One of the most frequent questions we receive from potential clients is: "So if we win this lawsuit, and the other side files bankruptcy, can I collect my damages?"
We are not bankruptcy lawyers, but, the frequency of this question warranted some research. And, know this: if your case involves a money judgment and the opposition seeks bankruptcy, we will discuss with you the benefits of working with bankruptcy co-counsel to properly take control of the situation on the bankruptcy court side.
Absent an insurer or when the insurance policy does not cover all the damages, the individual or company can be directly liable for any damages and are forced to pay out of their own pocket. For some, this may cause financial hardship, resulting in a bankruptcy petition. Individuals may file for Chapter 7 or Chapter 13 bankruptcy while business entities may file a Chapter 7 or Chapter 11 petition. The type of bankruptcy filed also makes a difference.
What Happens When Your Opponent Files for Bankruptcy?
Bankruptcy can relieve a debtor of all legal responsibility to pay an injured party for compensable damages the debtor caused the injured party. It depends on many factors, but the two primary ones are:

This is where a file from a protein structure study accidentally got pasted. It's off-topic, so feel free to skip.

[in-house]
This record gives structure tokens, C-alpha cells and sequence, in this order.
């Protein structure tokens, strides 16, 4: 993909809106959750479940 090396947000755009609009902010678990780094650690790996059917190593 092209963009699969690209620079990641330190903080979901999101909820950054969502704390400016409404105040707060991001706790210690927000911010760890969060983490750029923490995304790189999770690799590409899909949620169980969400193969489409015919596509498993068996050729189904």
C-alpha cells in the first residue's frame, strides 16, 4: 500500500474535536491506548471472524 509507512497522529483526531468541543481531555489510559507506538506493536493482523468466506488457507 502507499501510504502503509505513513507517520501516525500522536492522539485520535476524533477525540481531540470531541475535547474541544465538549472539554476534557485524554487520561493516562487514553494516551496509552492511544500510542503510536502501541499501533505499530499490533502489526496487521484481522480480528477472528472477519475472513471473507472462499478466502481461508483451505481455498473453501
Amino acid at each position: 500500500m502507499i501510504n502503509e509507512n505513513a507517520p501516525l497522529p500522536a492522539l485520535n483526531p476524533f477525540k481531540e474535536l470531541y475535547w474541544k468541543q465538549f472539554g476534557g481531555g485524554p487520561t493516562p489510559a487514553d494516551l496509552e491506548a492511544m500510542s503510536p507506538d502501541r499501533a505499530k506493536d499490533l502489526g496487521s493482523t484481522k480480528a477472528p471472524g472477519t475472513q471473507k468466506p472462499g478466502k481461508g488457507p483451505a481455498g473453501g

- When they filed for bankruptcy; and
- What type of bankruptcy was filed.
Can Judgment Debt Be Excepted from Discharge?
When a defendant is bankrupt, their debts will typically be discharged so they are no longer liable for them. However, some types of judgment debts can be excepted from discharge on the judgment creditor's objection, such as:
- Willful or malicious acts.
- Driving under the influence resulting in death or injury.
- Cases of fraud & deceit.
- Fraud, defalcation while acting in a fiduciary capacity, embezzlement, or larceny. Think, for example, misappropriation of trust funds.
When a lawsuit involves a defendant whose actions fall into one of the above categories, the plaintiff can object to the discharge of debt related to the settlement or award. The bankruptcy court will decide whether or not to exclude the debt from discharge.
Contact Us Today
When the two worlds of civil litigation and bankruptcy collide, you will need legal counsel to navigate the complex waters of judgment collection. We will get you through your litigation case, and if the need for a bankruptcy lawyer arises, we will seek to find knowledgeable bankruptcy co-counsel to help ensure your rights are protected. Contact us today at 720-441-3328 or fill out our online contact form to request further information.